What Are Peak Files And Why Do Adobe Premiere Pro Generate it?
Have you ever wonder or know the reasons why Generating Peak Files in Premiere Pro occurs and why?. When you import audio or video files to Adobe Premiere Pro, it creates a different format of these files and stores them somewhere it can easily access the file as you work on your project.
Video editors deal with multiple files. Beyond thousands of media files, rendering files, autosaves, and backups. But the dirty secret is that you already have files on your system, devouring valuable hard drive space and you don’t know even know they exist.
Until these peak files are being generated for each clip, playing the video and audio won’t play well, even if it does there will be a little delay in the playback. You must allow premiere pro to generate this file.
Another bitter truth is, you cant tell Adobe Premiere Pro to stop generating peak file or media cache but you can specify the storage location. Complete the tutorial to learn more.
What is Peak file/Media Cache?
First, what is Peak file? Adobe Premiere Pro’s Peak Files is a series of help files that ensure your media and projects are running as smoothly as possible. Whenever you import a file into Adobe Premiere Pro, a variety of media cache files are automatically generated. The potential downside here is that, after some time, the media cache can consume hard drive space, sometimes a lot. So, it is beneficial to know the location of these files and clean them up.
This is very important and helpful so far you are still working on the project. As soon as you are done with the project, all these Generated Peak Files in Premiere Pro cache folders are still sitting on your drive, consuming and eating up your system’s space
Note: Whether you like it or not, Each time you import a new video or audio, Generating Peak Files in Premiere Pro occurs. I assume you should know that if you are a pro.
Location of Generated Peak Files in Adobe Premiere Pro
The location of these files can be very hard to find because you don’t even know they exist. If you have been using Adobe Premiere Pro for some time, and haven’t deleted these files, today you are a lucky man. Either you are a pro or new to Adobe hidden secret. You need to delete these ASAP.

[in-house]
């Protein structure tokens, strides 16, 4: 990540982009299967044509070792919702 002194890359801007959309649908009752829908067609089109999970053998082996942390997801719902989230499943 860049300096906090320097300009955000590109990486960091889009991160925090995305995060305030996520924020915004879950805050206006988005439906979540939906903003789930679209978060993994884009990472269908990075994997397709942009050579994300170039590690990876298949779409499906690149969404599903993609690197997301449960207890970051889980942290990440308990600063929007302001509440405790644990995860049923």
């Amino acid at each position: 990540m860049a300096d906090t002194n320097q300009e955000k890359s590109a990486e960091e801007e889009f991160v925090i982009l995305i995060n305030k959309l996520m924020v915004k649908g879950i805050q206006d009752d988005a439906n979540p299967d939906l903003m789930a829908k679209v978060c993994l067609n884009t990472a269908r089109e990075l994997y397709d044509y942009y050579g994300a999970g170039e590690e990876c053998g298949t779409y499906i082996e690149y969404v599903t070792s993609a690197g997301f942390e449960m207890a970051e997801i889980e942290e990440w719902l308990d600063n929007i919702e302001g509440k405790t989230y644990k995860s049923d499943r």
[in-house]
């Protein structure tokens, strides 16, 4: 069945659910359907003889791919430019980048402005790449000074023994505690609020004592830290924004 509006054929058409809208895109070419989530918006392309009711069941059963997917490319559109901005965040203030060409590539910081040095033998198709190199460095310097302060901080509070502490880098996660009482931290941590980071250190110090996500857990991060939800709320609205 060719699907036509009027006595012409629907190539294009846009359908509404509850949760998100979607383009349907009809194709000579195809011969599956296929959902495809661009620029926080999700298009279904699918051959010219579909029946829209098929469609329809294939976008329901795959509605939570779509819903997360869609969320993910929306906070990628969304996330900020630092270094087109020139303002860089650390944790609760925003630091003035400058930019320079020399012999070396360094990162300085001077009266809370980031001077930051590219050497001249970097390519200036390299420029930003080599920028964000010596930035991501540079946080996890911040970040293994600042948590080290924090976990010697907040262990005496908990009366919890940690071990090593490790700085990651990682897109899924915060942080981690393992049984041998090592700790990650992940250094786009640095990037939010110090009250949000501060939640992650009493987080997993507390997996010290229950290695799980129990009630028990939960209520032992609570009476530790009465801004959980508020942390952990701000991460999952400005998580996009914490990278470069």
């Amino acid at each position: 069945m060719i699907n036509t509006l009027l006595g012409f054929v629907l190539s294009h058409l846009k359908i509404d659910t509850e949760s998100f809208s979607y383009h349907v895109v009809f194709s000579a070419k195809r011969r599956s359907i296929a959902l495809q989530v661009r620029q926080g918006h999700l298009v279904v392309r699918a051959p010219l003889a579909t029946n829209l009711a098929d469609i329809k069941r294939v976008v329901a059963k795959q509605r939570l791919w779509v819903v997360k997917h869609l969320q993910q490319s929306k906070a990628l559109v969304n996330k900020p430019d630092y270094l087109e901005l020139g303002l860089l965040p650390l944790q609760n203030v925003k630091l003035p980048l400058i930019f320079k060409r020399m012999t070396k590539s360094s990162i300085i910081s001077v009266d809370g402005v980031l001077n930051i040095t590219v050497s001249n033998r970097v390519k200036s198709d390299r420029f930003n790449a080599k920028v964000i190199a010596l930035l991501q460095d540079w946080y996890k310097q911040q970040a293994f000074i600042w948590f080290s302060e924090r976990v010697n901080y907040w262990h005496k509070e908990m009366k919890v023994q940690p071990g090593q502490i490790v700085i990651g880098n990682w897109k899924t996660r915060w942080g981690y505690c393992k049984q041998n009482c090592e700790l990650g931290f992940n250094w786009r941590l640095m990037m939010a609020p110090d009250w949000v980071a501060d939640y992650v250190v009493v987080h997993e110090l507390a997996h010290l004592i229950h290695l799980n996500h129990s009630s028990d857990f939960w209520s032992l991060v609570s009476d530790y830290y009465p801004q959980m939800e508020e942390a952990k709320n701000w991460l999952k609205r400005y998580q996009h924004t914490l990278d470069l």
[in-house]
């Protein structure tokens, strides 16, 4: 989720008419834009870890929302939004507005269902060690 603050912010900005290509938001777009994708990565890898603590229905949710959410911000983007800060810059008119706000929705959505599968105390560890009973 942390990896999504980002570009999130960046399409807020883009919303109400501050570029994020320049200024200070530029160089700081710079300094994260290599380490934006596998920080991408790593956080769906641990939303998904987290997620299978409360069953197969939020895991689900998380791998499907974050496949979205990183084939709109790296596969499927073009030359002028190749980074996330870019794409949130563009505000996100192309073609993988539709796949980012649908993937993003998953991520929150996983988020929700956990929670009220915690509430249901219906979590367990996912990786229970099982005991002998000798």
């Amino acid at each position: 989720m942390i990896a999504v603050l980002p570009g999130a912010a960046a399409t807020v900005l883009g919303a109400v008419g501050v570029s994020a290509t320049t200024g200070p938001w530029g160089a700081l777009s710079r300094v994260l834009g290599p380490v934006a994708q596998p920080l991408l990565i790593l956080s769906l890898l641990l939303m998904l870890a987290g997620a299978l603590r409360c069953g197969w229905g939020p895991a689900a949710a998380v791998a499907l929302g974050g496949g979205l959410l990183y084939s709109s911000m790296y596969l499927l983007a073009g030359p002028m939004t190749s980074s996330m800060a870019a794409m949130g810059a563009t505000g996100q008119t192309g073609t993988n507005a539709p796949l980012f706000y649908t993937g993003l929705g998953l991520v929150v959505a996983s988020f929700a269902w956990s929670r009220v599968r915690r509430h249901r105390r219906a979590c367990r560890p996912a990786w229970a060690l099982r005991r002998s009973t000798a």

Mac: /Users//Library/Application Support/Adobe/Common
How many file does Premiere Pro generates to the folder
Four folders in total
- Media Cache
- Media Cache Files
- Peak Files
- Team Projects Cache
Can I delete all Media Cache folders?
Yes, go ahead and delete all the files in that location.
How do I delete these files/folders
Adobe premiere pro needs to be closed, doing this while premiere is open won’t work. Highlight all the folders, press SHIFT + DELETE on your keyboard, this action is telling your system to delete all these adobe files.
Can I Set The Default Location For Peak Files?
Yes, To do that open Adobe premiere pro, Click Edit, from the drop-down menu, click Media from the sub-menu.
Now you can tell Adobe where to generate the file. Browse and select your preferred location.
Any other way to locate this file?
Yes, I will give you a bonus tutorial because I am a pro. Do you agree? Well, don’t judge me yet. Press START+R on the keyboard and type this without bracket (%temp%) in the box provided and click OK.
Now, Click Roaming
Now you can permanently delete this premiere pro cache files.
Can I use this to boost performance?
Removing a media cache is unlikely to improve performance unless your hard drive is completely out of space. However, you can slightly optimize Adobe Premiere Pro performance by using the browse command (in Media Preferences) to change Peak files locations. If you redirect folders to a separate (ideally different) fast drive, you may get a slight increase in performance.
More Files For You To Delete (Bonus)
Press START+R on the keyboard and type this without bracket (%temp%) in the box provided and click OK. In the pop-up folder, delete all the files in it. Their nothing but trash that is not located in the recycle bin. Deleting these files won’t cause any harm to your system or software.